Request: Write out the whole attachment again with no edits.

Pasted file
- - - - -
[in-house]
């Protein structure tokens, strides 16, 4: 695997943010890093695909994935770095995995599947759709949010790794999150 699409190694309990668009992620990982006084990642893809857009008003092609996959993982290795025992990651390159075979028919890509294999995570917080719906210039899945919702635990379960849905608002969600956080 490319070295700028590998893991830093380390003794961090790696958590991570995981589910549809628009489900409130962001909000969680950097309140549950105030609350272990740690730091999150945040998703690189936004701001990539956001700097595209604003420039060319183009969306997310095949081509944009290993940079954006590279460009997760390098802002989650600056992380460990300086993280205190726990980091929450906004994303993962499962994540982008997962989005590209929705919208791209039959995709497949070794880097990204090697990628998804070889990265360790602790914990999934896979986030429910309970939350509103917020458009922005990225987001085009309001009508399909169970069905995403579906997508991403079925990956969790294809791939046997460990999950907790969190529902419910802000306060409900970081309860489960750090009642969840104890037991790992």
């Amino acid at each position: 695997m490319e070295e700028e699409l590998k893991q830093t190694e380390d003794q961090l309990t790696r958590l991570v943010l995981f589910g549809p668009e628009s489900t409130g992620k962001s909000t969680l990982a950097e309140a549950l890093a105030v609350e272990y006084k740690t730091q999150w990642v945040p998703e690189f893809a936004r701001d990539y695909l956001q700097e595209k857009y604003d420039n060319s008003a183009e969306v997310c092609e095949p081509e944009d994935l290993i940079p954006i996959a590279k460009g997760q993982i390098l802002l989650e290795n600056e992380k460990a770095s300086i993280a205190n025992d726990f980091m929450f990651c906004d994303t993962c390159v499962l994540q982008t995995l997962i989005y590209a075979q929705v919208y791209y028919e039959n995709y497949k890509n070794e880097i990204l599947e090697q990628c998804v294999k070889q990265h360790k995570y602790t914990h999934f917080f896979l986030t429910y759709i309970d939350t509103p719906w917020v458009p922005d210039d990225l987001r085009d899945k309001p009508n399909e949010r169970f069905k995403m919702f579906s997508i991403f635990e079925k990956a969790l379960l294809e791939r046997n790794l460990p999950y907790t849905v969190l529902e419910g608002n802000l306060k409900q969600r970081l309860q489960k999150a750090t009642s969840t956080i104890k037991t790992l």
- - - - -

[in-house]
């Protein structure tokens, strides 16, 4: 695997943010890093695909994935770095995995599947759709949010790794999150 699409190694309990668009992620990982006084990642893809857009008003092609996959993982290795025992990651390159075979028919890509294999995570917080719906210039899945919702635990379960849905608002969600956080 490319070295700028590998893991830093380390003794961090790696958590991570995981589910549809628009489900409130962001909000969680950097309140549950105030609350272990740690730091999150945040998703690189936004701001990539956001700097595209604003420039060319183009969306997310095949081509944009290993940079954006590279460009997760390098802002989650600056992380460990300086993280205190726990980091929450906004994303993962499962994540982008997962989005590209929705919208791209039959995709497949070794880097990204090697990628998804070889990265360790602790914990999934896979986030429910309970939350509103917020458009922005990225987001085009309001009508399909169970069905995403579906997508991403079925990956969790294809791939046997460990999950907790969190529902419910802000306060409900970081309860489960750090009642969840104890037991790992």
């Amino acid at each position: 695997m490319e070295e700028e699409l590998k893991q830093t190694e380390d003794q961090l309990t790696r958590l991570v943010l995981f589910g549809p668009e628009s489900t409130g992620k962001s909000t969680l990982a950097e309140a549950l890093a105030v609350e272990y006084k740690t730091q999150w990642v945040p998703e690189f893809a936004r701001d990539y695909l956001q700097e595209k857009y604003d420039n060319s008003a183009e969306v997310c092609e095949p081509e944009d994935l290993i940079p954006i996959a590279k460009g997760q993982i390098l802002l989650e290795n600056e992380k460990a770095s300086i993280a205190n025992d726990f980091m929450f990651c906004d994303t993962c390159v499962l994540q982008t995995l997962i989005y590209a075979q929705v919208y791209y028919e039959n995709y497949k890509n070794e880097i990204l599947e090697q990628c998804v294999k070889q990265h360790k995570y602790t914990h999934f917080f896979l986030t429910y759709i309970d939350t509103p719906w917020v458009p922005d210039d990225l987001r085009d899945k309001p009508n399909e949010r169970f069905k995403m919702f579906s997508i991403f635990e079925k990956a969790l379960l294809e791939r046997n790794l460990p999950y907790t849905v969190l529902e419910g608002n802000l306060k409900q969600r970081l309860q489960k999150a750090t009642s969840t956080i104890k037991t790992l």